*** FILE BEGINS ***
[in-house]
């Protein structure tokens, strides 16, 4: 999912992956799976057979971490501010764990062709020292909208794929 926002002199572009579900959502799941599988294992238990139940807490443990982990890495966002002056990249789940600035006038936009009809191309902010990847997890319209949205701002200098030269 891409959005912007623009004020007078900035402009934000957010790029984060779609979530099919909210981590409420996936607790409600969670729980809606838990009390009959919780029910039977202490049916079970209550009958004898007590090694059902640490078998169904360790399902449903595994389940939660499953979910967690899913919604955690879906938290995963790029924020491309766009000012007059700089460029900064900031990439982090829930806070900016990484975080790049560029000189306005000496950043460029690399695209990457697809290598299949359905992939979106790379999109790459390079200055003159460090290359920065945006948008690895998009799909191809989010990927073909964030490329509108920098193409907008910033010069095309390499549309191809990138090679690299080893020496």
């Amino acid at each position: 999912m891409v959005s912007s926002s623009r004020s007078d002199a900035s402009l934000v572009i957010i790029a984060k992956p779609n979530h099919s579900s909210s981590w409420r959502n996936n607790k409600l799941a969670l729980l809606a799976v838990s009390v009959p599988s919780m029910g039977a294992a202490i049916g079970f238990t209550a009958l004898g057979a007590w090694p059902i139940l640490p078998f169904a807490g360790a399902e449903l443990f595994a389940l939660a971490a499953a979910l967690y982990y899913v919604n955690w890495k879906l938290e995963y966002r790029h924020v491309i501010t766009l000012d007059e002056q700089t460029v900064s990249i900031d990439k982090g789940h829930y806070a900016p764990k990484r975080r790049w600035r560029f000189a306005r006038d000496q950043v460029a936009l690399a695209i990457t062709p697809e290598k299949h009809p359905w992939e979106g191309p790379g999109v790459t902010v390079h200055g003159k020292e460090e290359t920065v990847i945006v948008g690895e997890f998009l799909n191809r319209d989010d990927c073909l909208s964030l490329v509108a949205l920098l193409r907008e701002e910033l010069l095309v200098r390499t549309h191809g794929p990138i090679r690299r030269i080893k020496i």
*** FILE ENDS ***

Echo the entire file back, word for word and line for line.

[in-house]
């Protein structure tokens, strides 16, 4: 999912992956799976057979971490501010764990062709020292909208794929 926002002199572009579900959502799941599988294992238990139940807490443990982990890495966002002056990249789940600035006038936009009809191309902010990847997890319209949205701002200098030269 891409959005912007623009004020007078900035402009934000957010790029984060779609979530099919909210981590409420996936607790409600969670729980809606838990009390009959919780029910039977202490049916079970209550009958004898007590090694059902640490078998169904360790399902449903595994389940939660499953979910967690899913919604955690879906938290995963790029924020491309766009000012007059700089460029900064900031990439982090829930806070900016990484975080790049560029000189306005000496950043460029690399695209990457697809290598299949359905992939979106790379999109790459390079200055003159460090290359920065945006948008690895998009799909191809989010990927073909964030490329509108920098193409907008910033010069095309390499549309191809990138090679690299080893020496």
């Amino acid at each position: 999912m891409v959005s912007s926002s623009r004020s007078d002199a900035s402009l934000v572009i957010i790029a984060k992956p779609n979530h099919s579900s909210s981590w409420r959502n996936n607790k409600l799941a969670l729980l809606a799976v838990s009390v009959p599988s919780m029910g039977a294992a202490i049916g079970f238990t209550a009958l004898g057979a007590w090694p059902i139940l640490p078998f169904a807490g360790a399902e449903l443990f595994a389940l939660a971490a499953a979910l967690y982990y899913v919604n955690w890495k879906l938290e995963y966002r790029h924020v491309i501010t766009l000012d007059e002056q700089t460029v900064s990249i900031d990439k982090g789940h829930y806070a900016p764990k990484r975080r790049w600035r560029f000189a306005r006038d000496q950043v460029a936009l690399a695209i990457t062709p697809e290598k299949h009809p359905w992939e979106g191309p790379g999109v790459t902010v390079h200055g003159k020292e460090e290359t920065v990847i945006v948008g690895e997890f998009l799909n191809r319209d989010d990927c073909l909208s964030l490329v509108a949205l920098l193409r907008e701002e910033l010069l095309v200098r390499t549309h191809g794929p990138i090679r690299r030269i080893k020496i």